Welcome along to the latest edition of my sports industry reading list – a hand-picked and typed selection of interesting features, profiles, columns and points of view on all matters pertaining to the global business of sport. It’s been a while, and nobody has any time to waste, so let’s get cracking.
This week’s sports industry must-reads
- The people of Hamburg (and Kiel, which would have hosted the sailing) voted against the city’s proposed bid to stage the 2024 Olympic Games on Sunday night, a move that surprised local officials and comes as something of the proverbial hammer-blow to the International Olympic Committee. The IOC had hoped a field of five competitive bidders for 2024 would lay to rest concerns about the cost and legacy of an Olympics, following the multiple withdrawals from the 2022 winter Games bidding process and Boston’s ill-fated bid for 2024. Alas, the field is now down to four, raising all sorts of fresh questions about the process, PR and finances of staging the world’s largest sporting event. Two terrific pieces of analysis followed the Hamburg decision, from keen Olympic observers Alan Abrahamson and Inside the Games’ Nick Butler.
- Sticking with the Olympics, you should read this valedictory piece from last week by veteran journalist Philip Hersh as he departs the Chicago Tribune after 15 Olympic Games and 31 years.
- You might have heard that Great Britain won the Davis Cup for the first time since 1936. at the weekend. You might also have heard Andy Murray and team coach Leon Smith’s comments on Britain’s Lawn Tennis Association (LTA), the national tennis governing body – essentially the prevailing feeling is Britain’s victory was in spite of the LTA, rather than because of it. That prompted this interesting LinkedIn post by writer and tennis coach Dan Travis about what should happen next as British tennis searches for the right balance between participation and performance.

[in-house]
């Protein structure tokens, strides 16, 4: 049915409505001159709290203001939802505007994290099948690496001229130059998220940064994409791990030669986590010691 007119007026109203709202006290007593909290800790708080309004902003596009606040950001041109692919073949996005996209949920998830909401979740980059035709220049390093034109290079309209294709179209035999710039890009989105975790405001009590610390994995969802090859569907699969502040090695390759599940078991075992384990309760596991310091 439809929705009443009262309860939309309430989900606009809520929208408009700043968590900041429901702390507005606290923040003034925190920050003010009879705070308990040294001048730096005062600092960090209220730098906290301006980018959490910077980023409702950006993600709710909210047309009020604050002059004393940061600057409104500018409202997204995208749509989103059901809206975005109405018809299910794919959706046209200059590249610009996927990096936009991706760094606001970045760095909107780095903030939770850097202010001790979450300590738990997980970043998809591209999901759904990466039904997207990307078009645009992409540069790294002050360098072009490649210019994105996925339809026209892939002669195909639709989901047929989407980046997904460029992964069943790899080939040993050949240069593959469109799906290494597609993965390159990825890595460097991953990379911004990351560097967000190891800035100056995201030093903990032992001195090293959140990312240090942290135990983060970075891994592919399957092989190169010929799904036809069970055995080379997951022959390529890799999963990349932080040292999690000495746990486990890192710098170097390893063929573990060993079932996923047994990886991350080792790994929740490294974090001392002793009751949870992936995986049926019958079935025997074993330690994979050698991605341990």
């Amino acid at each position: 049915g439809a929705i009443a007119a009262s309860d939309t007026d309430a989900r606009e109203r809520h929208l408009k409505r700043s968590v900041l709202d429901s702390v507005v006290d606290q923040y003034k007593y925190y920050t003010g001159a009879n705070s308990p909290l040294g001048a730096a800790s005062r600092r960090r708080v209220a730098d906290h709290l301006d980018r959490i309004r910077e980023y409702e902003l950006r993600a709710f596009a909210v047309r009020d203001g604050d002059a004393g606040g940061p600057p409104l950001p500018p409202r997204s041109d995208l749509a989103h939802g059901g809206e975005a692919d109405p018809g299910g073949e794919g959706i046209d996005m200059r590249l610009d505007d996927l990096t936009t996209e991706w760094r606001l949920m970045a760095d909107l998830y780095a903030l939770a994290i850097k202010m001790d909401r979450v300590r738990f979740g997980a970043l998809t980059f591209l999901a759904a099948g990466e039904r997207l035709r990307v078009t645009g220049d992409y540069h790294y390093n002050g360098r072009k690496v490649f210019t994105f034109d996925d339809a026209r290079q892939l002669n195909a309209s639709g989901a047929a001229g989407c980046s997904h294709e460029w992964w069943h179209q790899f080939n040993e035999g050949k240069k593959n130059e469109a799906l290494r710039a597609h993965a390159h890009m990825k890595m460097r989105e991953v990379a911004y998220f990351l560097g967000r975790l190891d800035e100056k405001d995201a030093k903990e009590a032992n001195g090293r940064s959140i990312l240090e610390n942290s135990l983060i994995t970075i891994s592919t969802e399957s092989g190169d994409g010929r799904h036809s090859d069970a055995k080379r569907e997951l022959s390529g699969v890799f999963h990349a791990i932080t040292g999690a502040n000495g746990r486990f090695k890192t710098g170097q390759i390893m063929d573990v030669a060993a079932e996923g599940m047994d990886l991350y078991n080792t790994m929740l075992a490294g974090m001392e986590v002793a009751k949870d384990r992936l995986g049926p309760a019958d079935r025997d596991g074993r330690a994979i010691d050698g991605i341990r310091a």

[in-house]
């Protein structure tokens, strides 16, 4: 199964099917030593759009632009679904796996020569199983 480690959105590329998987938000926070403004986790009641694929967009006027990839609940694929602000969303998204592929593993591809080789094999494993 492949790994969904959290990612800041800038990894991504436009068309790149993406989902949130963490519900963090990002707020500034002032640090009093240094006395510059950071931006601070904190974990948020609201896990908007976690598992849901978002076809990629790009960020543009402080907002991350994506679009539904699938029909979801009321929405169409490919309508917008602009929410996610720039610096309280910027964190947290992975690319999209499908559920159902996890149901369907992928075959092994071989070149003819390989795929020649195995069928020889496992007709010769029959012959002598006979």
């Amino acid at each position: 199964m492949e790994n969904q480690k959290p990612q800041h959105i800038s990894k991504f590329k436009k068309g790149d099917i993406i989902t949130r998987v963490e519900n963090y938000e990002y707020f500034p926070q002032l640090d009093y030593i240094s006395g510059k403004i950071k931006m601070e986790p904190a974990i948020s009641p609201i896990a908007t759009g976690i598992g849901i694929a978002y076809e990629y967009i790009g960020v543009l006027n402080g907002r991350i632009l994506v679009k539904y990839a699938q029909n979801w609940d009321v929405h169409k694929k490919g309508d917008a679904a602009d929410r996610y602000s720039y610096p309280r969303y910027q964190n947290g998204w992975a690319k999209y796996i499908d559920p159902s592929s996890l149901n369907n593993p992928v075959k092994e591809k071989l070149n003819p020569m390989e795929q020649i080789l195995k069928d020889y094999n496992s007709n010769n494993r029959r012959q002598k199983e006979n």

- How global sport is governed is one of the stories of the year – from Fifa to the IAAF, with all sorts of other, less publicised cases, in between, it has not been a good year for sports administrators. In the New York Times, Christopher Clarey has done his usual sterling job of summing up where sport stands at the end of what might best be described as its annus horribilis.
- In the week when Chelsea announced initial plans to build a new stadium where Stamford Bridge currently sits, I thought this was a well-written, interesting and at times quite poignant piece on progress and how English football stadiums have changed and are changing – 36 of the 92 English league clubs have moved grounds in the past 20 years. It’s essentially a piece on progress, for better or for worse, by the Guardian’s Daniel Taylor.
- The Formula One season ended with something of a whimper on Sunday in Abu Dhabi, with the titles long since decided and, as usual, plenty of politics playing out in the paddock. It’s been that sort of season. The dominance of the car manufacturers, thanks to a combination of their financial might and a rules package which has made engine performance more important than ever, is currently the subject of much discussion – customer teams are increasingly under the cash cosh, while Red Bull’s struggle to secure a power unit for 2016 has been documented exhaustively. Frankly, you should be reading Joe Saward’s terrific Formula One blog already, but if you’re not here’s his latest authoritative dispatch, explaining what was happening behind the scenes in Abu Dhabi as the sport heads into hibernation.
That’s your lot for now. Hope you found something to tickle your fancy – and if you did, please do share the blog with industry colleagues and friends, or let me know via @DavidCushnan on Twitter, or by email.